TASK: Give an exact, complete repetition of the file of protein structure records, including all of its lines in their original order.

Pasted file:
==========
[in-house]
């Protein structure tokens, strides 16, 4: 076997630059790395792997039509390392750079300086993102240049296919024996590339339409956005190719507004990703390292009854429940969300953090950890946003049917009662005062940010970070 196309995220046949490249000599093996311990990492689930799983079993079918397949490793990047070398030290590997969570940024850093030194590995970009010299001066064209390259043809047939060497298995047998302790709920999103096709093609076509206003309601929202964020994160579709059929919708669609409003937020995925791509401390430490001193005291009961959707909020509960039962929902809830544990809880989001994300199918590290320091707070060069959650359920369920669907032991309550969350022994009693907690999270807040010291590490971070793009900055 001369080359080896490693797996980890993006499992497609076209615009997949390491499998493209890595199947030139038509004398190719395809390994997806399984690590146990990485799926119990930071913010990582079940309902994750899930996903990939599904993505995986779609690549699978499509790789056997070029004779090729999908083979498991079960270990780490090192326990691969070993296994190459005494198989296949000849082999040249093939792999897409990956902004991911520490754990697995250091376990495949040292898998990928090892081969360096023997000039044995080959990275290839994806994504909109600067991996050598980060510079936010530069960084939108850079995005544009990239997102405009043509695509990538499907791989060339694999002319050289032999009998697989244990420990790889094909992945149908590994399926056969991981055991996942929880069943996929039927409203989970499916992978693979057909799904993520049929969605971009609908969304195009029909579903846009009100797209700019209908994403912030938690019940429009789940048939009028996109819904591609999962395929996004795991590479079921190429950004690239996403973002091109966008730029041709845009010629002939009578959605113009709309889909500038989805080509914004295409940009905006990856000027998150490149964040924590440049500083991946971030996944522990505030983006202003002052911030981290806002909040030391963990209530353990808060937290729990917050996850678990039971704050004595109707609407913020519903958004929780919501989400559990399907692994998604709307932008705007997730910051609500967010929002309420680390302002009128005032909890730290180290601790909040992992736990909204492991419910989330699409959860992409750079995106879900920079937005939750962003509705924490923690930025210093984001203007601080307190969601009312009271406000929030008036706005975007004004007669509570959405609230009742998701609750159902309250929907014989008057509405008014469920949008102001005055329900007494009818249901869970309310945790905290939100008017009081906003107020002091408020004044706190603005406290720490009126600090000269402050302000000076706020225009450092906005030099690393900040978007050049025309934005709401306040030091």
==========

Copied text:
[in-house]
């Protein structure tokens, strides 16, 4: 076997630059790395792997039509390392750079300086993102240049296919024996590339339409956005190719507004990703390292009854429940969300953090950890946003049917009662005062940010970070 196309995220046949490249000599093996311990990492689930799983079993079918397949490793990047070398030290590997969570940024850093030194590995970009010299001066064209390259043809047939060497298995047998302790709920999103096709093609076509206003309601929202964020994160579709059929919708669609409003937020995925791509401390430490001193005291009961959707909020509960039962929902809830544990809880989001994300199918590290320091707070060069959650359920369920669907032991309550969350022994009693907690999270807040010291590490971070793009900055 001369080359080896490693797996980890993006499992497609076209615009997949390491499998493209890595199947030139038509004398190719395809390994997806399984690590146990990485799926119990930071913010990582079940309902994750899930996903990939599904993505995986779609690549699978499509790789056997070029004779090729999908083979498991079960270990780490090192326990691969070993296994190459005494198989296949000849082999040249093939792999897409990956902004991911520490754990697995250091376990495949040292898998990928090892081969360096023997000039044995080959990275290839994806994504909109600067991996050598980060510079936010530069960084939108850079995005544009990239997102405009043509695509990538499907791989060339694999002319050289032999009998697989244990420990790889094909992945149908590994399926056969991981055991996942929880069943996929039927409203989970499916992978693979057909799904993520049929969605971009609908969304195009029909579903846009009100797209700019209908994403912030938690019940429009789940048939009028996109819904591609999962395929996004795991590479079921190429950004690239996403973002091109966008730029041709845009010629002939009578959605113009709309889909500038989805080509914004295409940009905006990856000027998150490149964040924590440049500083991946971030996944522990505030983006202003002052911030981290806002909040030391963990209530353990808060937290729990917050996850678990039971704050004595109707609407913020519903958004929780919501989400559990399907692994998604709307932008705007997730910051609500967010929002309420680390302002009128005032909890730290180290601790909040992992736990909204492991419910989330699409959860992409750079995106879900920079937005939750962003509705924490923690930025210093984001203007601080307190969601009312009271406000929030008036706005975007004004007669509570959405609230009742998701609750159902309250929907014989008057509405008014469920949008102001005055329900007494009818249901869970309310945790905290939100008017009081906003107020002091408020004044706190603005406290720490009126600090000269402050302000000076706020225009450092906005030099690393900040978007050049025309934005709401306040030091």